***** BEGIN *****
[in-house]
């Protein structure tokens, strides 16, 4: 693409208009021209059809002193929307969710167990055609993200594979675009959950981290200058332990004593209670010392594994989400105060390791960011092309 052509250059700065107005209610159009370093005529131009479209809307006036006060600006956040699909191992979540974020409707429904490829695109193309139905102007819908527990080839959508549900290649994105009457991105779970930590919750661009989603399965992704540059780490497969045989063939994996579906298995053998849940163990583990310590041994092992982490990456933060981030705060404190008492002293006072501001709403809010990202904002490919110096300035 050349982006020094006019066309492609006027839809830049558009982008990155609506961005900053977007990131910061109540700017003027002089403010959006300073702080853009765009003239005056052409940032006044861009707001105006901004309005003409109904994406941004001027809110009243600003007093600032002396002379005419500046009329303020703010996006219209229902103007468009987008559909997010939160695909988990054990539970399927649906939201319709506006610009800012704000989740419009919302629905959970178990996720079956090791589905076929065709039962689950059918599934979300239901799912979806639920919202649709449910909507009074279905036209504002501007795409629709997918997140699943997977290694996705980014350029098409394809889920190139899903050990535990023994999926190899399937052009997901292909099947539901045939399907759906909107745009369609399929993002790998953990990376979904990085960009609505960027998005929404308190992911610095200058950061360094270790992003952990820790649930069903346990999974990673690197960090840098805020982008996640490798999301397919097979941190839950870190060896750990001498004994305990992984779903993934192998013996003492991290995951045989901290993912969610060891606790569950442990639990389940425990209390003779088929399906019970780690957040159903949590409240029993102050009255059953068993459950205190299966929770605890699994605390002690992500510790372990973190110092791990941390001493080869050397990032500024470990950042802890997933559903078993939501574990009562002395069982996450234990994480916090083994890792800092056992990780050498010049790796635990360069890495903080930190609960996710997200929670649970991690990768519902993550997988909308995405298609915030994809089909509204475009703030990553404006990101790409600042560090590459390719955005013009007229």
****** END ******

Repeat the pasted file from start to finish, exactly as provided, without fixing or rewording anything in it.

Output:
[in-house]
């Protein structure tokens, strides 16, 4: 693409208009021209059809002193929307969710167990055609993200594979675009959950981290200058332990004593209670010392594994989400105060390791960011092309 052509250059700065107005209610159009370093005529131009479209809307006036006060600006956040699909191992979540974020409707429904490829695109193309139905102007819908527990080839959508549900290649994105009457991105779970930590919750661009989603399965992704540059780490497969045989063939994996579906298995053998849940163990583990310590041994092992982490990456933060981030705060404190008492002293006072501001709403809010990202904002490919110096300035 050349982006020094006019066309492609006027839809830049558009982008990155609506961005900053977007990131910061109540700017003027002089403010959006300073702080853009765009003239005056052409940032006044861009707001105006901004309005003409109904994406941004001027809110009243600003007093600032002396002379005419500046009329303020703010996006219209229902103007468009987008559909997010939160695909988990054990539970399927649906939201319709506006610009800012704000989740419009919302629905959970178990996720079956090791589905076929065709039962689950059918599934979300239901799912979806639920919202649709449910909507009074279905036209504002501007795409629709997918997140699943997977290694996705980014350029098409394809889920190139899903050990535990023994999926190899399937052009997901292909099947539901045939399907759906909107745009369609399929993002790998953990990376979904990085960009609505960027998005929404308190992911610095200058950061360094270790992003952990820790649930069903346990999974990673690197960090840098805020982008996640490798999301397919097979941190839950870190060896750990001498004994305990992984779903993934192998013996003492991290995951045989901290993912969610060891606790569950442990639990389940425990209390003779088929399906019970780690957040159903949590409240029993102050009255059953068993459950205190299966929770605890699994605390002690992500510790372990973190110092791990941390001493080869050397990032500024470990950042802890997933559903078993939501574990009562002395069982996450234990994480916090083994890792800092056992990780050498010049790796635990360069890495903080930190609960996710997200929670649970991690990768519902993550997988909308995405298609915030994809089909509204475009703030990553404006990101790409600042560090590459390719955005013009007229």